[POST-JAZZ] With even the most outgoing band, there's always a chance that things will change once the "record" button is pressed on an interviewer's machine. But at the cluttered warehouse office of Marriage Records, no one in the Watery Graves batted an eye. Drummer Adrian Orange—fighting to stay awake after a flight home from one of his relentless, insanely long world tours (Q: "How do you stay sane, Adrian?" A: "I don't.")—may have perked up just a little. But pianist Curtis Knapp and bassist Davis Lee Hooker were already too engrossed in discussing the brutal clash of egos at their recording sessions ("It's amazing we record anything at all," says Knapp) to make the telltale shift.
In fact, I barely had to ask a question. The three of them asked each other. It was only after a long back-and-forth about the wealth of "intentionally contradictory" styles that inform the band—from Sufi to neo-classicism to Ethiopian to drum-and-bass—that I asked: "What's the one tag that describes the Watery Graves?" They fumbled and stalled, trying not to say "none" (as most bands do). Eventually the threesome came up with "jazz", but conceded that its upcoming record, Portland, will probably wind up in the indie-rock bin.
That's more a concession to the band's listener demographic than its style, though. Says Hooker, "It's music anyone can dig, regardless of age [or] culture," but indie-leaning fans are the ones filling the Watery Graves' shows. In actuality, the music itself is distinctly jazz—the soft, backroom jazz of brushed drums, meandering piano lines and muffled upright bass. Live, however, the trio is infinitely adaptable: "We can play a fancy art party, or we could play a fuckin' punk rock show," says Knapp. And at the City Hall-based kickoff concert for PDX Pop Now!'s upcoming three-day music festival (Aug. 3-5 at Audio Cinema), expect the Watery Graves to play loud.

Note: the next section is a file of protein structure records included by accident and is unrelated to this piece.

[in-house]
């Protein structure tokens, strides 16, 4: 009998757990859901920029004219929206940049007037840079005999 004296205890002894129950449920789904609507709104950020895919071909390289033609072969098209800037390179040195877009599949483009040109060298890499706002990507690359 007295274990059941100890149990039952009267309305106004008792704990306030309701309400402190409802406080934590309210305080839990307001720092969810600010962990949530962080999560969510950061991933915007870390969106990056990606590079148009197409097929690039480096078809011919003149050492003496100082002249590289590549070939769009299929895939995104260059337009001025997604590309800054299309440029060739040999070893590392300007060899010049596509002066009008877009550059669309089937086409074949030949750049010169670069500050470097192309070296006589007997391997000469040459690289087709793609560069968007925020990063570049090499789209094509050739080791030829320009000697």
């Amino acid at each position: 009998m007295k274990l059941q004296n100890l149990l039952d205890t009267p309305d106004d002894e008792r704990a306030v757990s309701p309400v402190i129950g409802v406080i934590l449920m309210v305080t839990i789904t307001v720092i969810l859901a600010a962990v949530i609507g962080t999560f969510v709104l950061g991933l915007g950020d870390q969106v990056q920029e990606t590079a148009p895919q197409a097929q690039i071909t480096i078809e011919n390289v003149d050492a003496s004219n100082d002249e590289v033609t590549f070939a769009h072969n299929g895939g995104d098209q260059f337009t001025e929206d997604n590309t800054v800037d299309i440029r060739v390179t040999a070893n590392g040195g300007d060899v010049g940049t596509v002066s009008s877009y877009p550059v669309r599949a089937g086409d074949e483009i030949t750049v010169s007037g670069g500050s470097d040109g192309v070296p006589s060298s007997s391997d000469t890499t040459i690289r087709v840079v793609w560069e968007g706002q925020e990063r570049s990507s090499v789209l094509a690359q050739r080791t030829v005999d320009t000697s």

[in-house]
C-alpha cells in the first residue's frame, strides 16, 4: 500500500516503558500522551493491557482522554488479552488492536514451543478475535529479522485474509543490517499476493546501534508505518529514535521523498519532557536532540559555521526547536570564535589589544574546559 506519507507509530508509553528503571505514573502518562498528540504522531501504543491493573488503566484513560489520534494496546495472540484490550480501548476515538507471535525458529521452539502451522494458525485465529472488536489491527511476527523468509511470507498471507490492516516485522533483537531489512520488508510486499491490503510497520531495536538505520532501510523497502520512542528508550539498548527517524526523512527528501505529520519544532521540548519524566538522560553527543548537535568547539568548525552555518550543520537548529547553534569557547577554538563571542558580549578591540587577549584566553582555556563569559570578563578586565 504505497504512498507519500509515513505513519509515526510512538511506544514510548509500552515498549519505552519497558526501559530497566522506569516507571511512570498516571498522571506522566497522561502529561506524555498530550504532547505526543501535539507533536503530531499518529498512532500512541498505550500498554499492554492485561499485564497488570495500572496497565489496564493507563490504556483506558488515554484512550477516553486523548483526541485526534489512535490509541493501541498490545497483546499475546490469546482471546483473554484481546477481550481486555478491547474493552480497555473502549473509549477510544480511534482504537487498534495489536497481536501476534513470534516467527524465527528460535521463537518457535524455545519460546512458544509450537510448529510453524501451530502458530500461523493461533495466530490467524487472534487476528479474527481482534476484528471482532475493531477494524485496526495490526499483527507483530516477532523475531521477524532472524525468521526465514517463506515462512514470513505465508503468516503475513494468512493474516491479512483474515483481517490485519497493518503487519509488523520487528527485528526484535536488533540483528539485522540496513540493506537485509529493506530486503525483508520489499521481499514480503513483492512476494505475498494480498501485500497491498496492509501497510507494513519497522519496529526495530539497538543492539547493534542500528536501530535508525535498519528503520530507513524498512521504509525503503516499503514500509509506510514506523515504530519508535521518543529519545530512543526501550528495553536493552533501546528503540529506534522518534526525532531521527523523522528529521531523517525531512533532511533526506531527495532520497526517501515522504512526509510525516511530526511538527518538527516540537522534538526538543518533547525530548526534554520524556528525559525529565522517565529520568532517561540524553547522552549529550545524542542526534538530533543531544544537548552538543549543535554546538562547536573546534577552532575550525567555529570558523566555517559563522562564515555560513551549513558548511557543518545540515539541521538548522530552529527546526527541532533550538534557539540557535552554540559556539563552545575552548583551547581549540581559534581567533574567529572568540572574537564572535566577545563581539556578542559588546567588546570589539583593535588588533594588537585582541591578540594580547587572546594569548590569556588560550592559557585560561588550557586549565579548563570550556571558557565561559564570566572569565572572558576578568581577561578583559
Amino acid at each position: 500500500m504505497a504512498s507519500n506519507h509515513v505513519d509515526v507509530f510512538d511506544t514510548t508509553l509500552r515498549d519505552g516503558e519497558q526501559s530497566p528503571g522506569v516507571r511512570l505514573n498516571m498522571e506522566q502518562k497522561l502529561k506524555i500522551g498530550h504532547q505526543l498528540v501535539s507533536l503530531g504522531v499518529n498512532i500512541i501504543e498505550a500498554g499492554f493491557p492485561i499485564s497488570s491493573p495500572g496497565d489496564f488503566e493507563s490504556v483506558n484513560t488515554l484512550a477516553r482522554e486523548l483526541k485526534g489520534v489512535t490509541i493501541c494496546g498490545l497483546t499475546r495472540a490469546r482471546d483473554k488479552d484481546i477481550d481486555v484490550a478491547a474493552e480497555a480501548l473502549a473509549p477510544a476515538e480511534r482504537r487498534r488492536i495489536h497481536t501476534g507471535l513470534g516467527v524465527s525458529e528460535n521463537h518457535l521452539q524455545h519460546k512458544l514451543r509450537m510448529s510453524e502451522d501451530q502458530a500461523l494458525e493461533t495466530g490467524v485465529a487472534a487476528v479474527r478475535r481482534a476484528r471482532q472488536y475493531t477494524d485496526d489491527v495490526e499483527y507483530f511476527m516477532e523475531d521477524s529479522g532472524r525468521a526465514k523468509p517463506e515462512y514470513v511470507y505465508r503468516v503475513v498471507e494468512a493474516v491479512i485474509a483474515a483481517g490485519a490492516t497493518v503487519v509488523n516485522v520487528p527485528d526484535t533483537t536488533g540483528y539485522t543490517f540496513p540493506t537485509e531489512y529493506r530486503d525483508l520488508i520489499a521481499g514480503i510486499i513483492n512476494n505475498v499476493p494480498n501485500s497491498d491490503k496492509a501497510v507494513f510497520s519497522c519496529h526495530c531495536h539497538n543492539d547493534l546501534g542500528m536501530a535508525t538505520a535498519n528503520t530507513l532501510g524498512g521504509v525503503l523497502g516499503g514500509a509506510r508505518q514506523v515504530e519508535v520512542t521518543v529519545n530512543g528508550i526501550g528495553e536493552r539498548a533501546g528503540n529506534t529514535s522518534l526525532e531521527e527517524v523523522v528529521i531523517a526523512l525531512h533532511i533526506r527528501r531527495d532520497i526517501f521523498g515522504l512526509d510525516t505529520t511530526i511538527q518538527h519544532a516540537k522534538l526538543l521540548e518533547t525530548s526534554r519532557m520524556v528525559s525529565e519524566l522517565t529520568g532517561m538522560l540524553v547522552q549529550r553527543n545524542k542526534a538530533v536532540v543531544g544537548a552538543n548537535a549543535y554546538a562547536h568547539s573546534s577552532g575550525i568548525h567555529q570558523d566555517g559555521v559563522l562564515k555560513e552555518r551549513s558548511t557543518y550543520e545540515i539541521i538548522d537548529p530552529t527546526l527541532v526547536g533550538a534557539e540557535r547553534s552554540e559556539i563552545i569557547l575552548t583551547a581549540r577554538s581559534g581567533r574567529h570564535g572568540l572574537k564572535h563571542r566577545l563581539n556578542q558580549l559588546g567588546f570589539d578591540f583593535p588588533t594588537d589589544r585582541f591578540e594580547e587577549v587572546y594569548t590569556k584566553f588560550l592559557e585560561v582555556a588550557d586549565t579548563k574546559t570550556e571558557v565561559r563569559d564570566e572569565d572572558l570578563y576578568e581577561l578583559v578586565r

Which is a change for them. In the beginning, the trio didn't really have the balls to turn it up. The band called itself "furniture music," and its presence was supposed to be just that—a decoration in the room. At early performances, the band even distracted viewers by having them sit and write letters during shows. Now, listening to Knapp and Hooker steadily get louder and more fervent just talking about the project, it's obvious the Watery Graves have become far more than adornments—they're anything but. .